A thrilling book that will leave you contemplating the concept of civilization.

A study of the Indigenous peoples on an island that “has almost wholly eluded” the outside world.

In this compelling account, Goodheart, author of 1861: The Civil War Awakening, takes readers to the Andaman Islands, a remote Indian archipelago located in the Bay of Bengal. The inhabitants of these islands lived largely in isolation prior to the establishment of a British penal colony in 1858, unsurprisingly bringing with them a series of epidemics to the Native peoples. Goodheart focuses on North Sentinel Island, located at the southwestern tip of the archipelago, whose hunter-gatherer inhabitants have been particularly resistant to outsider interference and are often mistaken for cannibals. While the origins of the Sentinelese are unclear, their branch of the human species remained separate from others for perhaps 50,000 years. In 2018, North Sentinel Island drew the attention of the world following the death of John Chau, an American missionary who was killed by the Sentinelese when he visited the island in an attempt to convert them to Christianity. Goodheart recounts stories of individuals who have been drawn to the Andaman Islands as well as stories from his own two expeditions. He reveals disturbing details about the 1879 visit by Maurice Vidal Portman, replete with images that Portman captured. According to his diaries, Portman admitted his efforts to befriend the Sentinelese were unsuccessful and had in fact “increase[ed] their general terror of, and hostility to, all comers.” Goodheart ably captures the mystery of the place. “When I started thinking about North Sentinel Island,” he writes, “I saw it as a place somehow exempt from this conception of time, a place that both was history and also lay outside history.” Nonetheless, time has taken a toll: In 1858, the population of the Andaman Islands was estimated to be roughly 5,000. By 1931, it was 460, with the Sentinelese perhaps numbering “fifty souls.”

A thrilling book that will leave you contemplating the concept of civilization.

Pub Date: Sept. 12, 2023

ISBN: 9781567926828

Page Count: 272

Publisher: Godine

Review Posted Online: June 15, 2023

Kirkus Reviews Issue: July 15, 2023


The author's youthfulness helps to assure the inevitable comparison with the Anne Frank diary although over and above the...

Elie Wiesel spent his early years in a small Transylvanian town as one of four children. 

He was the only one of the family to survive what Francois Maurois, in his introduction, calls the "human holocaust" of the persecution of the Jews, which began with the restrictions, the singularization of the yellow star, the enclosure within the ghetto, and went on to the mass deportations to the ovens of Auschwitz and Buchenwald. There are unforgettable and horrifying scenes here in this spare and sombre memoir of this experience of the hanging of a child, of his first farewell with his father who leaves him an inheritance of a knife and a spoon, and of his last goodbye at Buchenwald his father's corpse is already cold let alone the long months of survival under unconscionable conditions.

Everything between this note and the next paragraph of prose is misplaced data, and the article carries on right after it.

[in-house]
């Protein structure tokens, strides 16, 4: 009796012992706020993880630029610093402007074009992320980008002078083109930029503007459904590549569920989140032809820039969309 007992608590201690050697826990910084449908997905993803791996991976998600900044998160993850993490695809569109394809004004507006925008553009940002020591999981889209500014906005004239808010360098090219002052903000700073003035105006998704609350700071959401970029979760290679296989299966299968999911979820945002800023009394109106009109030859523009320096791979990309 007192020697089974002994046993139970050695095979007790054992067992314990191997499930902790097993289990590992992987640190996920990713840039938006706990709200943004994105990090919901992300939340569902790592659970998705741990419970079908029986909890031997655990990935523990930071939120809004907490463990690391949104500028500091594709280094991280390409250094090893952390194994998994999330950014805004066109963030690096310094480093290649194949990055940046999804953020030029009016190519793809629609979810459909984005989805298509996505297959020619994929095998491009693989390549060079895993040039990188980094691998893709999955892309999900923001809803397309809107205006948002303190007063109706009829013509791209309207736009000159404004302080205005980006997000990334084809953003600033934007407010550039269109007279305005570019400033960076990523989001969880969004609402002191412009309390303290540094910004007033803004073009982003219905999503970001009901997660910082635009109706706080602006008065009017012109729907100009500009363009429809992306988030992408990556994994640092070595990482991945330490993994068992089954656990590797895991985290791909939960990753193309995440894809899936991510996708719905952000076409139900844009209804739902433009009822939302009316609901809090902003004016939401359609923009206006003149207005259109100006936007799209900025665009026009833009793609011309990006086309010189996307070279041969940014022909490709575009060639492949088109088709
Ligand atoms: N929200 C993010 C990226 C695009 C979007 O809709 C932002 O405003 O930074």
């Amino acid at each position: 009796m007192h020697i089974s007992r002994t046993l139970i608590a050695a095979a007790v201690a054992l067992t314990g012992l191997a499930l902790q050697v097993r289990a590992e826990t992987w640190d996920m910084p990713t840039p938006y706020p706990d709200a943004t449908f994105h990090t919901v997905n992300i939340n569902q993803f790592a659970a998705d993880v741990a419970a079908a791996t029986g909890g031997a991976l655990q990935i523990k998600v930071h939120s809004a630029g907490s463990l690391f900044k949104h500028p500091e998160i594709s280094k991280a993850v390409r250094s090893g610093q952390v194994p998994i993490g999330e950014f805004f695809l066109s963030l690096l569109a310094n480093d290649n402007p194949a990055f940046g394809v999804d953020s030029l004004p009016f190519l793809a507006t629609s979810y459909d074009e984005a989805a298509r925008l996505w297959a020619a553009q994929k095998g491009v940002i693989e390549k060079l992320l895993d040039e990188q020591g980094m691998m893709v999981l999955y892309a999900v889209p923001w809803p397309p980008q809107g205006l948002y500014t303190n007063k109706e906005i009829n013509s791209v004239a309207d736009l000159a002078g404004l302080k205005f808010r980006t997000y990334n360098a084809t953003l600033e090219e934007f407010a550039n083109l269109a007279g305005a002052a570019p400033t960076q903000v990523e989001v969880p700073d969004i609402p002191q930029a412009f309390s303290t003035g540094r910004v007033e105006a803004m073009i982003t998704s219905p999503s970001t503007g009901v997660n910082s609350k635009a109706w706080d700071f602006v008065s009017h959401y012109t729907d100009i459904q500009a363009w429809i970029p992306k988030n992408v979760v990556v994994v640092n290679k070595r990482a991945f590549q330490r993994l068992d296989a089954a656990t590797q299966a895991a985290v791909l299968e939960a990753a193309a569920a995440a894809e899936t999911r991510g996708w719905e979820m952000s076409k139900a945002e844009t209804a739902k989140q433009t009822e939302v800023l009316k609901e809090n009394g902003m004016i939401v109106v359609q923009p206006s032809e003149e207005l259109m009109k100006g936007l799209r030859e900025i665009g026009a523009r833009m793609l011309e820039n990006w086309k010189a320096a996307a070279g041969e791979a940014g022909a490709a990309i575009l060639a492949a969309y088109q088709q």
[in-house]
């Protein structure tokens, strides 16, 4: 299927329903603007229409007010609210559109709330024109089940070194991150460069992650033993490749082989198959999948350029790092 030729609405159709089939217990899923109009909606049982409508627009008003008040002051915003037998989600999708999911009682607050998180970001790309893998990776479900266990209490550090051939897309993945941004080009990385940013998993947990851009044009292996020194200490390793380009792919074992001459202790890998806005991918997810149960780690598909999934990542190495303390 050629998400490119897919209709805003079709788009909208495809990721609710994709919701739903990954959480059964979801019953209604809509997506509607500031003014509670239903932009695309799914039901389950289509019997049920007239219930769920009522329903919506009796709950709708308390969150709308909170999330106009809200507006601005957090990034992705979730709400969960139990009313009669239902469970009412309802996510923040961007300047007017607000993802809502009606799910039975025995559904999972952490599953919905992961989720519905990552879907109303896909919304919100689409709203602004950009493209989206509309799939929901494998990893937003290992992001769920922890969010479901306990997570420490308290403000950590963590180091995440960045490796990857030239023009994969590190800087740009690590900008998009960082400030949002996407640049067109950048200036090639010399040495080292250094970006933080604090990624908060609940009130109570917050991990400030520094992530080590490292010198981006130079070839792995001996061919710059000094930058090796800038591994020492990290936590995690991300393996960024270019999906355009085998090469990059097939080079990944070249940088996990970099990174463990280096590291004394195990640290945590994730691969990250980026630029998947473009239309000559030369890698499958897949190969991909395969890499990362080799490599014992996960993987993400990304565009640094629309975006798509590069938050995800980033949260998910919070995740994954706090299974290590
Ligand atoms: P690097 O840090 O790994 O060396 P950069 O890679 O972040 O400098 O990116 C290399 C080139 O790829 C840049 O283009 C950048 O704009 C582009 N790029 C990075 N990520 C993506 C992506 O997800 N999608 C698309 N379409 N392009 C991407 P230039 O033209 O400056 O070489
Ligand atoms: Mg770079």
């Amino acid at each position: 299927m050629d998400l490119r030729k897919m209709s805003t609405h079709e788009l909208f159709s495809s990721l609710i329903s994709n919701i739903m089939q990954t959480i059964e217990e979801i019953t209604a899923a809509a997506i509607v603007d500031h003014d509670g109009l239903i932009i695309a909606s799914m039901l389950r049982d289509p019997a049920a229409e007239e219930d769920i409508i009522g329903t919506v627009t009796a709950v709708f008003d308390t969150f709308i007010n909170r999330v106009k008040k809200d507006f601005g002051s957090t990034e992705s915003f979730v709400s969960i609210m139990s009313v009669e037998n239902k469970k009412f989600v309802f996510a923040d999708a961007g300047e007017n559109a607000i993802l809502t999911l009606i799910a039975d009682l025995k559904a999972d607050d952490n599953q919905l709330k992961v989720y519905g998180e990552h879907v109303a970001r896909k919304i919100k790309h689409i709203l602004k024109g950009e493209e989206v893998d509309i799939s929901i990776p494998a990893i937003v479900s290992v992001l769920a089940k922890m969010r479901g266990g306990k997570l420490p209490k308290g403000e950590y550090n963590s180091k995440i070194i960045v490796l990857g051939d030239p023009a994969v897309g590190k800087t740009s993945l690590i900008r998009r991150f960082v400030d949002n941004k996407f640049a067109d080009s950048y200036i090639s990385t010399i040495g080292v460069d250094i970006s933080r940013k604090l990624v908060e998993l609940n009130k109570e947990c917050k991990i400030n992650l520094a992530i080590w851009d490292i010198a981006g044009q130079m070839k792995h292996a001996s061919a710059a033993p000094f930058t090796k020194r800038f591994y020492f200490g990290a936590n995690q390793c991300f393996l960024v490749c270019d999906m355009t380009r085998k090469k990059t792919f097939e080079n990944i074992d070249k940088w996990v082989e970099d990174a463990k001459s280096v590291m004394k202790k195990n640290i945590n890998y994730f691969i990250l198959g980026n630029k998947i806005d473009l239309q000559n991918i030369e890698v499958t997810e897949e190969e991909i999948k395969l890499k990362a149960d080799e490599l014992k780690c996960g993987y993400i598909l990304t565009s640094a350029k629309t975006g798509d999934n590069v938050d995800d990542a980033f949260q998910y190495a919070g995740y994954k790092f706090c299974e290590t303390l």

The author's youthfulness helps to assure the inevitable comparison with the Anne Frank diary although over and above the sphere of suffering shared, and in this case extended to the death march itself, there is no spiritual or emotional legacy here to offset any reader reluctance.

Pub Date: Jan. 16, 2006

ISBN: 0374500010

Page Count: 120

Publisher: Hill & Wang

Review Posted Online: Oct. 7, 2011

Kirkus Reviews Issue: Jan. 15, 2006



Buffs of the Old West will enjoy Clavin’s careful research and vivid writing.

Rootin’-tootin’ history of the dry-gulchers, horn-swogglers, and outright killers who populated the Wild West’s wildest city in the late 19th century.

The stories of Wyatt Earp and company, the shootout at the O.K. Corral, and Geronimo and the Apache Wars are all well known. Clavin, who has written books on Dodge City and Wild Bill Hickok, delivers a solid narrative that usefully links significant events—making allies of white enemies, for instance, in facing down the Apache threat, rustling from Mexico, and other ethnically charged circumstances. The author is a touch revisionist, in the modern fashion, in noting that the Earps and Clantons weren’t as bloodthirsty as popular culture has made them out to be. For example, Wyatt and Bat Masterson “took the ‘peace’ in peace officer literally and knew that the way to tame the notorious town was not to outkill the bad guys but to intimidate them, sometimes with the help of a gun barrel to the skull.” Indeed, while some of the Clantons and some of the Earps died violently, most—Wyatt, Bat, Doc Holliday—died of cancer and other ailments, if only a few of old age. Clavin complicates the story by reminding readers that the Earps weren’t really the law in Tombstone and sometimes fell on the other side of the line and that the ordinary citizens of Tombstone and other famed Western venues valued order and peace and weren’t particularly keen on gunfighters and their mischief. Still, updating the old notion that the Earp myth is the American Iliad, the author is at his best when he delineates those fraught spasms of violence. “It is never a good sign for law-abiding citizens,” he writes at one high point, “to see Johnny Ringo rush into town, both him and his horse all in a lather.” Indeed not, even if Ringo wound up killing himself and law-abiding Tombstone faded into obscurity when the silver played out.

Buffs of the Old West will enjoy Clavin’s careful research and vivid writing.

Pub Date: April 21, 2020

ISBN: 978-1-250-21458-4

Page Count: 400

Publisher: St. Martin's

Review Posted Online: Jan. 19, 2020

Kirkus Reviews Issue: Feb. 15, 2020

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